“The Great Wall” Review

18 February, 2017

Director: Yimou Zhang
Screenwriters: Carlo Bernard, Doug Miro, Tony Gilroy
Directors of Photography: Stuart Dryburgh, Xiaoding Zhao 
Cast: 
Matt Damon, Andy Lau, Tian Jing

Synopsis: While on the hunt for a mysterious black powder, a European man finds himself imprisoned within the Great Wall of China where he joins forces with the enemy to fight against a relentless horde of monsters who threaten their survival.


Great Wall Review:

Symptomatic of Hollywood’s ever-expanding interest in seeking out the Chinese market, “The Great Wall” sees studio execs chasing the money, allowing the movie’s cross-continental creators to nab an A-List star in a bid to reel in viewers from around the globe. The result is a strange overlap between Western and Eastern sensibilities in a film bolstered by foreign funding but made in line with the expectations of a Chinese audience. In the same style as Cheang Pou-soi’s “The Monkey King,” “The Great Wall” is pasted over noticeable CGI backdrops and its dizzying and rather concentrated focus on spectacle is indicative of a filmmaking method that prizes style over substance.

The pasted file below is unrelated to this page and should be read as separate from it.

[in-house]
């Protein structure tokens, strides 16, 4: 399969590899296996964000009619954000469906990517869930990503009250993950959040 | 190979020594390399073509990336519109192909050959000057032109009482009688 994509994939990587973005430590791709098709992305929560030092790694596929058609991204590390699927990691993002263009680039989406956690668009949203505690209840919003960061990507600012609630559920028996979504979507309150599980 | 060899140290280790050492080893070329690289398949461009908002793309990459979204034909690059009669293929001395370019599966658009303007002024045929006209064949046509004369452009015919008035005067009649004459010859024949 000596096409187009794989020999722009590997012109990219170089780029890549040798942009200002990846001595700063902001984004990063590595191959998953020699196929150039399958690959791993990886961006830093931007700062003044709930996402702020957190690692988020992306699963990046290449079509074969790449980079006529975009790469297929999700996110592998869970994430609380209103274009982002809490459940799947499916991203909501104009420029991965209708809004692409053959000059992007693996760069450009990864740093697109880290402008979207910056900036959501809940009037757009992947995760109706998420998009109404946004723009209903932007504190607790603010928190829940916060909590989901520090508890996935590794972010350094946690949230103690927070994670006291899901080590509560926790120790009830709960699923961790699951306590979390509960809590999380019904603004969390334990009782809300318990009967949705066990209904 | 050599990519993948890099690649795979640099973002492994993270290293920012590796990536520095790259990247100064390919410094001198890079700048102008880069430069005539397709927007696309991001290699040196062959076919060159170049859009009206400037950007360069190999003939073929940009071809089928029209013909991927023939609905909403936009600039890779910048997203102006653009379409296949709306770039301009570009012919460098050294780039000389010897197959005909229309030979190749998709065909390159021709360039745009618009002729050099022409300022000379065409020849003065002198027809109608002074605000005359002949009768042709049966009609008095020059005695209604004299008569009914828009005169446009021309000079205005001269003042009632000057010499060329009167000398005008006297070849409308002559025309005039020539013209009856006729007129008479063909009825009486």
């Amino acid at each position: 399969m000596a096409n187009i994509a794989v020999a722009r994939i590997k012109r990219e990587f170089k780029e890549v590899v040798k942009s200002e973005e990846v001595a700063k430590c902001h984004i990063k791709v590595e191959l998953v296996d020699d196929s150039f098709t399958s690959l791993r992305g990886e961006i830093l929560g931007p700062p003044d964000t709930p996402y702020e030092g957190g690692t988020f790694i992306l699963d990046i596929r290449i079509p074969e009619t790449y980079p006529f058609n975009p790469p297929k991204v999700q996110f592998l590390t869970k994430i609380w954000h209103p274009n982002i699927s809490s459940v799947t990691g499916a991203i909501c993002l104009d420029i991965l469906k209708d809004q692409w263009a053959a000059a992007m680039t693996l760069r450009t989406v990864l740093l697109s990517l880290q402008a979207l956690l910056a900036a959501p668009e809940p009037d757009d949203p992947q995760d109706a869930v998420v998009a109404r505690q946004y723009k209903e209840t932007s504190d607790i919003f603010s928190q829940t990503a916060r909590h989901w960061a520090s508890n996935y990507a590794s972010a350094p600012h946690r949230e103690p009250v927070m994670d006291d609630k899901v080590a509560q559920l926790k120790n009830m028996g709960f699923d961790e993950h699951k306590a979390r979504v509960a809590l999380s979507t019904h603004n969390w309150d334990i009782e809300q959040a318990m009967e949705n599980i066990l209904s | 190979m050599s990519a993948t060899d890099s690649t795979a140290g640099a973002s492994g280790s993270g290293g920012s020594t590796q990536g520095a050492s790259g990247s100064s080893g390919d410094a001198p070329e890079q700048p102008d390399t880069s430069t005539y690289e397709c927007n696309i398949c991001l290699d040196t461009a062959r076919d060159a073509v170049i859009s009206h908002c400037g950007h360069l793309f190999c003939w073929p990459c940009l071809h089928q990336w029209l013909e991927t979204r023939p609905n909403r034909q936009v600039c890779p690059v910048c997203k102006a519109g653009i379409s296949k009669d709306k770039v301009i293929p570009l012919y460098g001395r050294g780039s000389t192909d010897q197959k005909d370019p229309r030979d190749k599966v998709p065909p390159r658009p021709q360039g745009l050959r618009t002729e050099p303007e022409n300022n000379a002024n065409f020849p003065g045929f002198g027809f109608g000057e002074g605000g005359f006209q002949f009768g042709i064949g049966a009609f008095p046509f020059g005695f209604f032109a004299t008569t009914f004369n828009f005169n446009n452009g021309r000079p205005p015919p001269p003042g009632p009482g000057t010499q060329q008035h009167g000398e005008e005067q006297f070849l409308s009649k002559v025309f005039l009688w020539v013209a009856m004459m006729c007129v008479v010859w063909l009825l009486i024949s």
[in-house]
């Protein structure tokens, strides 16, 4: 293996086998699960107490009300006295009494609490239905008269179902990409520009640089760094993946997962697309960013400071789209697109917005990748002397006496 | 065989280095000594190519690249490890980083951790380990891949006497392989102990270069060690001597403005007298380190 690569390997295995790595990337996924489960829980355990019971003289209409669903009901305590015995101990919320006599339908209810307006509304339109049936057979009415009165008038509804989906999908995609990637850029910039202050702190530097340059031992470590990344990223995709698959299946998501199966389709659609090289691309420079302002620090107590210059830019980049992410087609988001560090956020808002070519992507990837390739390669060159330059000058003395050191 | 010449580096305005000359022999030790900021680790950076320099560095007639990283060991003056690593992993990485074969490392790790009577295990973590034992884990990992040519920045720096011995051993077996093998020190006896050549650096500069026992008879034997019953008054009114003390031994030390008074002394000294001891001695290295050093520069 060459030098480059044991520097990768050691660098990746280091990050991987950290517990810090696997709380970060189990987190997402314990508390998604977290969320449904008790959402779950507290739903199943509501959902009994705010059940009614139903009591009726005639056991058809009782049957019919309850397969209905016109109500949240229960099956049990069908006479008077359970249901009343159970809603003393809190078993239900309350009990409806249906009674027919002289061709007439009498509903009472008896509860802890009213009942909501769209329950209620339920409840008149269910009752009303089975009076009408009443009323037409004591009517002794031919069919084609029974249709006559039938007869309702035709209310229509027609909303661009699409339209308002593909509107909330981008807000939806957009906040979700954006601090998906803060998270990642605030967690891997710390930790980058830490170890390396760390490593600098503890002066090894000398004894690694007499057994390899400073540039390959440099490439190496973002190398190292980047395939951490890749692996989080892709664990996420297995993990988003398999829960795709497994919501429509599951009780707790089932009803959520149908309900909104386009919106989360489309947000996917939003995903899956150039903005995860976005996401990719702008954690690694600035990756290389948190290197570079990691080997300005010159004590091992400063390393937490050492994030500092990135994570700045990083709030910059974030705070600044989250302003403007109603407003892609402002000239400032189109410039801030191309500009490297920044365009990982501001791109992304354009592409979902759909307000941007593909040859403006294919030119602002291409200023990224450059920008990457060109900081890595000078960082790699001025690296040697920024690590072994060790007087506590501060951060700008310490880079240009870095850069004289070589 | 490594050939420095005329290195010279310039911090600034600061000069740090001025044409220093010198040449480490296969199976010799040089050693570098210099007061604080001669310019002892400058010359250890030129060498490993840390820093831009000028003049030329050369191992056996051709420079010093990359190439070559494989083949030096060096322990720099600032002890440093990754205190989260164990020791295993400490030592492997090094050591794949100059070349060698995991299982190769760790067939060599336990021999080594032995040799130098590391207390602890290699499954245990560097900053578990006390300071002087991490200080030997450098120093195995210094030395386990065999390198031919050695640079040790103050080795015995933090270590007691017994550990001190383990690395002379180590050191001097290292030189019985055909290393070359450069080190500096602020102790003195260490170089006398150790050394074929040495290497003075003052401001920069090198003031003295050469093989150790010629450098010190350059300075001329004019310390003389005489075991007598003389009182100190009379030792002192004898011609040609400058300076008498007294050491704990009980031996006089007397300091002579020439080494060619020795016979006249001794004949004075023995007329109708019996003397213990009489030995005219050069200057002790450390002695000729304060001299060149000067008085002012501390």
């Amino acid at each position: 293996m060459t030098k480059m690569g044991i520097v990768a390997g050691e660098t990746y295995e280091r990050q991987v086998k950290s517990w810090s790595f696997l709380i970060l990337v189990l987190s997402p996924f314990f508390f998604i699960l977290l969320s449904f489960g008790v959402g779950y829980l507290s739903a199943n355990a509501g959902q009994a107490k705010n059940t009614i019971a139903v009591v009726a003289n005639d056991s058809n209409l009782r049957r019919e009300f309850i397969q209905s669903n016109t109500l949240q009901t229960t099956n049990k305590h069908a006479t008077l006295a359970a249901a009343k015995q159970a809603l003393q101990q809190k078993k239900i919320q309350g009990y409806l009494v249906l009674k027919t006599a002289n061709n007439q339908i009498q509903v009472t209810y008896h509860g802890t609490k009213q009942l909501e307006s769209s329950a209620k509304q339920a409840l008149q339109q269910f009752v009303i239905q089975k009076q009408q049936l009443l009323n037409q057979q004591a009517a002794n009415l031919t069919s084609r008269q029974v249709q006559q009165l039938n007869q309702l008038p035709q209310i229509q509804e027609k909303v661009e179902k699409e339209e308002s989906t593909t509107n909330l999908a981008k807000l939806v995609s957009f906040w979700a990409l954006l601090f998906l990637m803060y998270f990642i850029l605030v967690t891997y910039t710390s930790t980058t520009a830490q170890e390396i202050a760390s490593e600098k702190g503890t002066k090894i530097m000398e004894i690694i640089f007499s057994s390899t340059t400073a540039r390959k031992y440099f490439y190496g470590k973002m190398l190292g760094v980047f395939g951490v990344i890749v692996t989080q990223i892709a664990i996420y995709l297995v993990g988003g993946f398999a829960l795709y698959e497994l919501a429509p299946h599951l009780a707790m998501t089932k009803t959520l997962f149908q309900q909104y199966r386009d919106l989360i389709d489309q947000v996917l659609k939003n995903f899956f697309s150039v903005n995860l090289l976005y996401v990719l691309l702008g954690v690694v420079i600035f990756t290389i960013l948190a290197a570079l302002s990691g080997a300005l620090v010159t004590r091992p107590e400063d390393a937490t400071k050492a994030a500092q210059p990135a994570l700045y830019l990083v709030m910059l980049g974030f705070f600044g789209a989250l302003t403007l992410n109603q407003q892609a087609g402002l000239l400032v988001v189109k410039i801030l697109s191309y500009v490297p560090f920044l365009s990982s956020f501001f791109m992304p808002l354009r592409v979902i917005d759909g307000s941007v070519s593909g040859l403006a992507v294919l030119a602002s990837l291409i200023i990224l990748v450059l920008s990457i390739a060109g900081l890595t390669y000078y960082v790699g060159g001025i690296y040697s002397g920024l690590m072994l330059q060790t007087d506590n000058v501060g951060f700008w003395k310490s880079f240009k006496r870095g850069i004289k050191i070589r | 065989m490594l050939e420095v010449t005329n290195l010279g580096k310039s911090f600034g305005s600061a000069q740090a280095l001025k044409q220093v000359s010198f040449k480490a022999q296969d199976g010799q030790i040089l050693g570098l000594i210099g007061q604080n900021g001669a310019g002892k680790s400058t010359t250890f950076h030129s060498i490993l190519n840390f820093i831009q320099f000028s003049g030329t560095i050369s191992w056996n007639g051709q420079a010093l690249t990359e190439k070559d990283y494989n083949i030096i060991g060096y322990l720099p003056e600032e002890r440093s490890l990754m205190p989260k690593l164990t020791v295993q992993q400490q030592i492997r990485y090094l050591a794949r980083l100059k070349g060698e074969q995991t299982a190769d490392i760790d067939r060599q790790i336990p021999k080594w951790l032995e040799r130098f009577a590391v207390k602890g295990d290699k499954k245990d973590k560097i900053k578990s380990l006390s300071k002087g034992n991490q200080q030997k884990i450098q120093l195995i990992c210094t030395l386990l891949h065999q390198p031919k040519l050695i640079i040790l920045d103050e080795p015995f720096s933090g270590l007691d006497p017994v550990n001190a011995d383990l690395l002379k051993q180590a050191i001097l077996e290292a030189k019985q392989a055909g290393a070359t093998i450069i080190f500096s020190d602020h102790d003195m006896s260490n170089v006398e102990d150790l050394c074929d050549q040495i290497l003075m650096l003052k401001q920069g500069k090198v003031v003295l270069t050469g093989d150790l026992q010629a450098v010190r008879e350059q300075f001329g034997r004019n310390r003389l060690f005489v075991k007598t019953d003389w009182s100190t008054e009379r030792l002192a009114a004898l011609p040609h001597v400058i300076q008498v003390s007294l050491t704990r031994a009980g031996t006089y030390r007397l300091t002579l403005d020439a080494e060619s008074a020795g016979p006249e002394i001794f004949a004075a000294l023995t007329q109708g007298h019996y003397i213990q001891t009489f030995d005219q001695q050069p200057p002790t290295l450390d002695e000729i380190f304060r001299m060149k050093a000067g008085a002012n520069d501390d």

Like a video game transformed into a 3D fantasy epic, “The Great Wall” refuses to conceal its exhibitionistic motives as characters fly through the air at high speed, pummelling their way through an endless swamp of computer-generated monsters. Excessive and unrealistic in its depiction of swarms of terror, the movie is centred on patterns of combat rather than hard-hitting character development as a myth passed down the generations flops onto screen like it was copied and pasted directly from a unfinished Adobe file.

Like a cheesy “Game of Thrones” episode, “The Great Wall” is rather hilarious in all of its grandness and it walks an unstable tightrope between seriousness and self-parody as its mixed styles refuse to mesh into a comfortable whole. While Matt Damon delivers his usual straight-faced performance, the colourful folktale he finds himself wrapped up in renders his presence laughable as he fails to mirror the badly dubbed and overly-emotive cadence of his fellow performers. For the unfamiliar, the movie is overwhelmingly silly and for the already initiated it’s a forgettable take on an already strange legend.

 

Summary
Review Date
Movie
The Great Wall
Rating
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